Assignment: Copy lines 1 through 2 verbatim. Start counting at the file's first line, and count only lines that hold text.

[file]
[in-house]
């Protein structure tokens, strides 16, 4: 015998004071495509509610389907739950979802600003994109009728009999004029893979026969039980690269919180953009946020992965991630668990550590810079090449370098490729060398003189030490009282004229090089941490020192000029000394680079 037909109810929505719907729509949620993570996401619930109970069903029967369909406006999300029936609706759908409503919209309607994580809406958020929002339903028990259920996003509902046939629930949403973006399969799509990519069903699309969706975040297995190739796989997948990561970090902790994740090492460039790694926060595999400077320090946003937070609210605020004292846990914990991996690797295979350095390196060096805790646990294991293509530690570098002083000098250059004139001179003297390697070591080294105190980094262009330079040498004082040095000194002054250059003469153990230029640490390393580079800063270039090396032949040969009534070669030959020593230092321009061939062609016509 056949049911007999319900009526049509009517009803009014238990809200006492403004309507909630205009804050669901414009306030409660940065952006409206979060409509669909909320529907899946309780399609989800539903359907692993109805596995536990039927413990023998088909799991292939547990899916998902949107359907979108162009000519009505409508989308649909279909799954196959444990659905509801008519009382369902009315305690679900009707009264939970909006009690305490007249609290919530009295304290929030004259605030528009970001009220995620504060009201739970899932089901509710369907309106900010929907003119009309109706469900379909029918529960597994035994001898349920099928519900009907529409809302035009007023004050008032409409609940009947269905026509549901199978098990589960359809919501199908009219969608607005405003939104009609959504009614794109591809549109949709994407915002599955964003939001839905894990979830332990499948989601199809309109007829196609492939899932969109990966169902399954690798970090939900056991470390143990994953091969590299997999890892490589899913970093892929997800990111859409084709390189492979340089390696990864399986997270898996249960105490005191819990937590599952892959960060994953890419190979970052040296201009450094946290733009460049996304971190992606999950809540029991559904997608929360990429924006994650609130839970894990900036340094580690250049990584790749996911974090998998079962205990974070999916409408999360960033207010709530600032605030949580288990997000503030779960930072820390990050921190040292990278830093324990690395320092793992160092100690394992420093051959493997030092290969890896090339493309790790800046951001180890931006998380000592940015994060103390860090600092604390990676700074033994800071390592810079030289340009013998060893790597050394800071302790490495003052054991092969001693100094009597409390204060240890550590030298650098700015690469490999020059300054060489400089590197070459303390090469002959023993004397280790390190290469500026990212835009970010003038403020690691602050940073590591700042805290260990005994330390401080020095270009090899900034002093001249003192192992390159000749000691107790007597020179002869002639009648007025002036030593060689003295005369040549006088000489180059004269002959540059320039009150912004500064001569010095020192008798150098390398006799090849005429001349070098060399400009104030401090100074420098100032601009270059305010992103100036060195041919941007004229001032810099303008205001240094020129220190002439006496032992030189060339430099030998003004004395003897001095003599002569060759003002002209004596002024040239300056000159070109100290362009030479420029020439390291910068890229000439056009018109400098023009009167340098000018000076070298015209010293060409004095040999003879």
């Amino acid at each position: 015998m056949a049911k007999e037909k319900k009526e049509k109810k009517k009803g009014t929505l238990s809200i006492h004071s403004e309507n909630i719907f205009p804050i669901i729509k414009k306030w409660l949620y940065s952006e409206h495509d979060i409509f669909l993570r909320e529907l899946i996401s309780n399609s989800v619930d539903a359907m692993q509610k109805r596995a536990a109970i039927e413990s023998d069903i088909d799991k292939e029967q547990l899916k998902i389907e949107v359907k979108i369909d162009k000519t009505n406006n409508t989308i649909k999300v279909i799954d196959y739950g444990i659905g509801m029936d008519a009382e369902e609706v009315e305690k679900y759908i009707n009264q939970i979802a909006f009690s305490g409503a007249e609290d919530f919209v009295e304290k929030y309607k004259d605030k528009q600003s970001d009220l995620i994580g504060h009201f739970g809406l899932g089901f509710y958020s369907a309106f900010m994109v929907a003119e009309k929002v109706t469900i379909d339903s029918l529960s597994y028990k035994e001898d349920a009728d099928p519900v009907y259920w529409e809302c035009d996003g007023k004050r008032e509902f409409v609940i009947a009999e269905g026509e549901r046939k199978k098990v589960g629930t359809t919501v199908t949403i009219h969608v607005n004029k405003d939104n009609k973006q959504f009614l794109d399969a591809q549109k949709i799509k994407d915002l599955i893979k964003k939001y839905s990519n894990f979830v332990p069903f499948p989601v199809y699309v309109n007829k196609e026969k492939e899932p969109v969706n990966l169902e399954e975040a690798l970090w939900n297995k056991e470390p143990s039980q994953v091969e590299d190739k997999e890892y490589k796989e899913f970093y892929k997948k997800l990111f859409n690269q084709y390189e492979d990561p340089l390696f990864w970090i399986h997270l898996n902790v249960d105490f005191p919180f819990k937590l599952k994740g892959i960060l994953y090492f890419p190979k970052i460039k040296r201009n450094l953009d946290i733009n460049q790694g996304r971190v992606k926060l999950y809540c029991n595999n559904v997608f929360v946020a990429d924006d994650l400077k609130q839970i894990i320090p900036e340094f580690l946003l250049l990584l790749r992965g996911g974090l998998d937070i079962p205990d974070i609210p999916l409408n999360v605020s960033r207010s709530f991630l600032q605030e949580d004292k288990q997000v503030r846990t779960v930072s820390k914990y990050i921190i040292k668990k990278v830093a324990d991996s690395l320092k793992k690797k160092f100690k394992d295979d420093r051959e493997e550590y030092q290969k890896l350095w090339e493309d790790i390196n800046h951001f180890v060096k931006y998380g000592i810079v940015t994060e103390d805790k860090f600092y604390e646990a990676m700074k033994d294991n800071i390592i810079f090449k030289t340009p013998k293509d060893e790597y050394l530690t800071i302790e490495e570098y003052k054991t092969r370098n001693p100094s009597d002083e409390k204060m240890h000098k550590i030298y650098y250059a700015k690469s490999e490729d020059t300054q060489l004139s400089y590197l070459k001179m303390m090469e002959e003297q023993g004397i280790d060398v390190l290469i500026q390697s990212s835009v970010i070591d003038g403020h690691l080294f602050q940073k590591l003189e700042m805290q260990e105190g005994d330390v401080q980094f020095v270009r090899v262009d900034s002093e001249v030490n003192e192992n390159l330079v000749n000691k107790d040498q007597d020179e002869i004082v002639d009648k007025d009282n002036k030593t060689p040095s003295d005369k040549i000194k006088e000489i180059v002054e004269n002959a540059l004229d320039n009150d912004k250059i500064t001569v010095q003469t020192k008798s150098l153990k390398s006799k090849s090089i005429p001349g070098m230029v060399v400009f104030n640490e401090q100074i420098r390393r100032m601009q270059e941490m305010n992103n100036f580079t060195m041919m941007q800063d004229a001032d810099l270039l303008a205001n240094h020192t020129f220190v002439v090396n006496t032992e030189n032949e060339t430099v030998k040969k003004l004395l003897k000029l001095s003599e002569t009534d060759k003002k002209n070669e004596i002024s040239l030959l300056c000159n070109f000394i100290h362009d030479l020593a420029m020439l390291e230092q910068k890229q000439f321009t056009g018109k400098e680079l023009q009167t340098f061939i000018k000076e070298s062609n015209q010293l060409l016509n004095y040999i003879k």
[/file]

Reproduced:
[in-house]
């Protein structure tokens, strides 16, 4: 015998004071495509509610389907739950979802600003994109009728009999004029893979026969039980690269919180953009946020992965991630668990550590810079090449370098490729060398003189030490009282004229090089941490020192000029000394680079 037909109810929505719907729509949620993570996401619930109970069903029967369909406006999300029936609706759908409503919209309607994580809406958020929002339903028990259920996003509902046939629930949403973006399969799509990519069903699309969706975040297995190739796989997948990561970090902790994740090492460039790694926060595999400077320090946003937070609210605020004292846990914990991996690797295979350095390196060096805790646990294991293509530690570098002083000098250059004139001179003297390697070591080294105190980094262009330079040498004082040095000194002054250059003469153990230029640490390393580079800063270039090396032949040969009534070669030959020593230092321009061939062609016509 056949049911007999319900009526049509009517009803009014238990809200006492403004309507909630205009804050669901414009306030409660940065952006409206979060409509669909909320529907899946309780399609989800539903359907692993109805596995536990039927413990023998088909799991292939547990899916998902949107359907979108162009000519009505409508989308649909279909799954196959444990659905509801008519009382369902009315305690679900009707009264939970909006009690305490007249609290919530009295304290929030004259605030528009970001009220995620504060009201739970899932089901509710369907309106900010929907003119009309109706469900379909029918529960597994035994001898349920099928519900009907529409809302035009007023004050008032409409609940009947269905026509549901199978098990589960359809919501199908009219969608607005405003939104009609959504009614794109591809549109949709994407915002599955964003939001839905894990979830332990499948989601199809309109007829196609492939899932969109990966169902399954690798970090939900056991470390143990994953091969590299997999890892490589899913970093892929997800990111859409084709390189492979340089390696990864399986997270898996249960105490005191819990937590599952892959960060994953890419190979970052040296201009450094946290733009460049996304971190992606999950809540029991559904997608929360990429924006994650609130839970894990900036340094580690250049990584790749996911974090998998079962205990974070999916409408999360960033207010709530600032605030949580288990997000503030779960930072820390990050921190040292990278830093324990690395320092793992160092100690394992420093051959493997030092290969890896090339493309790790800046951001180890931006998380000592940015994060103390860090600092604390990676700074033994800071390592810079030289340009013998060893790597050394800071302790490495003052054991092969001693100094009597409390204060240890550590030298650098700015690469490999020059300054060489400089590197070459303390090469002959023993004397280790390190290469500026990212835009970010003038403020690691602050940073590591700042805290260990005994330390401080020095270009090899900034002093001249003192192992390159000749000691107790007597020179002869002639009648007025002036030593060689003295005369040549006088000489180059004269002959540059320039009150912004500064001569010095020192008798150098390398006799090849005429001349070098060399400009104030401090100074420098100032601009270059305010992103100036060195041919941007004229001032810099303008205001240094020129220190002439006496032992030189060339430099030998003004004395003897001095003599002569060759003002002209004596002024040239300056000159070109100290362009030479420029020439390291910068890229000439056009018109400098023009009167340098000018000076070298015209010293060409004095040999003879």